My impression of this city is that should one visit Aachen, these are a must do:

1 Three-Country Point 


I suspect Aachen feels more or less like a three country boarder place than just typically a city as known. It feels like a city in three countries given its connection and link to Belgium and Netherlands. The Three Country Boarder, know as Drieländerpunkt (in German) is one of the worlds popular triple points. The Three-Country Point is located is located on Vaalserberg (“Mount Vaals”). Vaals is a city on southeastern part of the Netherlands and only 5 km (3.1 mi) west of the city centre of Aachen. There is convenient buses to this location but I think one of the interesting parts of this journey is when you walk through borders on foot. The position where these two countries are separated is interesting to see. Walking for a couple of minutes to the highest point of Vaalserberg can enable you to visit each of these countries from there. There is a tower offering a grand panorama of the surrounding landscape there. You can go to the roof of this tower, which is 300 higher, and have a great view of all these three country at a same time. In addition, there is a symbolic circle where three flags of these countries hanged and people do photography with them. That is a unique experience to be in three different countries and a specific point of time.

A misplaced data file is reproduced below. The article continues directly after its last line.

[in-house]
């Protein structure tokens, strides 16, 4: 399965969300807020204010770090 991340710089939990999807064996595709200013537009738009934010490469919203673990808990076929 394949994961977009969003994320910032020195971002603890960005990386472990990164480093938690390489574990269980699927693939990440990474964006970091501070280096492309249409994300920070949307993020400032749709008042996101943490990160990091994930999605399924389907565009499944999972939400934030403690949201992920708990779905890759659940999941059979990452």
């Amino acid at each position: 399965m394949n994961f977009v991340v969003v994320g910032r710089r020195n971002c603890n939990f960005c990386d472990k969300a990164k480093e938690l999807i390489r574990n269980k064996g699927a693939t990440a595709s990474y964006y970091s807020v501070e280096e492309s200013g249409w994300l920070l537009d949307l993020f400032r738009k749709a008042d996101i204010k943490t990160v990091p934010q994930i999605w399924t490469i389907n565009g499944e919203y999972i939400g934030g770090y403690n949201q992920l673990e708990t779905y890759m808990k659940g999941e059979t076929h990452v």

2 Aachen Cathedral


Talk about a sacred destination. And, this cathedral is an example of one of the most famous occidental architecture. Well according to Aachen´s tourism offices, this cathedral is “It is the coronation church of more than 30 German kings, burial site of Charlemagne, major pilgrimage church and cathedral church of the Aachen diocese since 1930”. And that, when the Emperor Charlemagne built his representative “Pfalz”, the Palace, before 800, he started to make his dream of Aachen as a “new Rome” come true.


You need not be religious, this site is worth seeing.

Of course there is more than just these two favourite two things I saw in Aachen. The list is endless. For suggestions, I think seeing the The Elisa Fountain would be great. It was a mecca for the royalty of Europe keen to take the cure. Trying a bit of cultural food in Aachen is also ideal. I tried some Aachen Printen, which I bought home too to my host family. This is a kind of hard, spicy biscuit, made in a mould and bearing an imprint of a person or scene. Delicious! They bake it with a delicious mix of cinnamon, aniseed, clove, cardamom, coriander, allspice and ginger (the proportions are secret). Although, I am no fan of cinnamon, I think this is a great flavour combination.

Ending this on a good note, I think I would like to term Aachen as not just a city but a city in three, literally cutting across three countries: Germany, Belgium and Netherlands.





In the days that I have been here, I have been asked the ‘How does the food taste in Germany?’question more than about my well being. Well, this serves as really not a problem for me. But a question of interest.

An academic doctor friend of mine during a breakfast chat cracked a joke before I left South Africa for Germany saying I probably need to leave town with some food enhancing concoctions. Alleging that German food is tasteless. Well, I would not crack the same joke. Or even, expand on it.